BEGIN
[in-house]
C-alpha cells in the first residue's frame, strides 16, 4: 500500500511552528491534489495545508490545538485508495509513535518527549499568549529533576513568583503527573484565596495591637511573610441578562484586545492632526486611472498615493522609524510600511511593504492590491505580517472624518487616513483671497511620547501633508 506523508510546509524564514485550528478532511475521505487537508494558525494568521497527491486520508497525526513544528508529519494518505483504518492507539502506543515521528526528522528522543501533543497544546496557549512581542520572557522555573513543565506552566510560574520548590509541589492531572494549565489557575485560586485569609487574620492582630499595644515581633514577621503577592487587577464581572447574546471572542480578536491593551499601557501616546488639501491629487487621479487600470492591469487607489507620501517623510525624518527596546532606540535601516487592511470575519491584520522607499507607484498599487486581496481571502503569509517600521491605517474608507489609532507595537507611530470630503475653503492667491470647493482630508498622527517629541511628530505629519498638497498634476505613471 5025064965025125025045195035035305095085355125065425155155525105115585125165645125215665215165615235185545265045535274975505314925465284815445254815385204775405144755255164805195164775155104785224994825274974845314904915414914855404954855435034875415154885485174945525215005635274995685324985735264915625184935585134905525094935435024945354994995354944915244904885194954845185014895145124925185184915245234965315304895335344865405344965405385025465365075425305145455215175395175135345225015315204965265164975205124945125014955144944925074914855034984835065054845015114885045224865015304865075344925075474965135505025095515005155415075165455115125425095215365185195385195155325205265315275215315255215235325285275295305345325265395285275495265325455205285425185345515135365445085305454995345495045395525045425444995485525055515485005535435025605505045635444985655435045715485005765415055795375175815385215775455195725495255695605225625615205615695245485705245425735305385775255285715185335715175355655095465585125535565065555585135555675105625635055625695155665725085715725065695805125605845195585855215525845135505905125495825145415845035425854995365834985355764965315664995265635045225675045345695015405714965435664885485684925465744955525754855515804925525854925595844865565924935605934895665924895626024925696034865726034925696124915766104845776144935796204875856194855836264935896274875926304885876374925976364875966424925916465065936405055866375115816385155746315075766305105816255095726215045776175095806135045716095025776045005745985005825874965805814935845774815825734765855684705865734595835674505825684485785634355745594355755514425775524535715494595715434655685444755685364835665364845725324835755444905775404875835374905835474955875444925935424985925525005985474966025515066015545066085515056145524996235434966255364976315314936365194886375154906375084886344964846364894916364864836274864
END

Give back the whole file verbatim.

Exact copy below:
[in-house]
C-alpha cells in the first residue's frame, strides 16, 4: 500500500511552528491534489495545508490545538485508495509513535518527549499568549529533576513568583503527573484565596495591637511573610441578562484586545492632526486611472498615493522609524510600511511593504492590491505580517472624518487616513483671497511620547501633508 506523508510546509524564514485550528478532511475521505487537508494558525494568521497527491486520508497525526513544528508529519494518505483504518492507539502506543515521528526528522528522543501533543497544546496557549512581542520572557522555573513543565506552566510560574520548590509541589492531572494549565489557575485560586485569609487574620492582630499595644515581633514577621503577592487587577464581572447574546471572542480578536491593551499601557501616546488639501491629487487621479487600470492591469487607489507620501517623510525624518527596546532606540535601516487592511470575519491584520522607499507607484498599487486581496481571502503569509517600521491605517474608507489609532507595537507611530470630503475653503492667491470647493482630508498622527517629541511628530505629519498638497498634476505613471 5025064965025125025045195035035305095085355125065425155155525105115585125165645125215665215165615235185545265045535274975505314925465284815445254815385204775405144755255164805195164775155104785224994825274974845314904915414914855404954855435034875415154885485174945525215005635274995685324985735264915625184935585134905525094935435024945354994995354944915244904885194954845185014895145124925185184915245234965315304895335344865405344965405385025465365075425305145455215175395175135345225015315204965265164975205124945125014955144944925074914855034984835065054845015114885045224865015304865075344925075474965135505025095515005155415075165455115125425095215365185195385195155325205265315275215315255215235325285275295305345325265395285275495265325455205285425185345515135365445085305454995345495045395525045425444995485525055515485005535435025605505045635444985655435045715485005765415055795375175815385215775455195725495255695605225625615205615695245485705245425735305385775255285715185335715175355655095465585125535565065555585135555675105625635055625695155665725085715725065695805125605845195585855215525845135505905125495825145415845035425854995365834985355764965315664995265635045225675045345695015405714965435664885485684925465744955525754855515804925525854925595844865565924935605934895665924895626024925696034865726034925696124915766104845776144935796204875856194855836264935896274875926304885876374925976364875966424925916465065936405055866375115816385155746315075766305105816255095726215045776175095806135045716095025776045005745985005825874965805814935845774815825734765855684705865734595835674505825684485785634355745594355755514425775524535715494595715434655685444755685364835665364845725324835755444905775404875835374905835474955875444925935424985925525005985474966025515066015545066085515056145524996235434966255364976315314936365194886375154906375084886344964846364894916364864836274864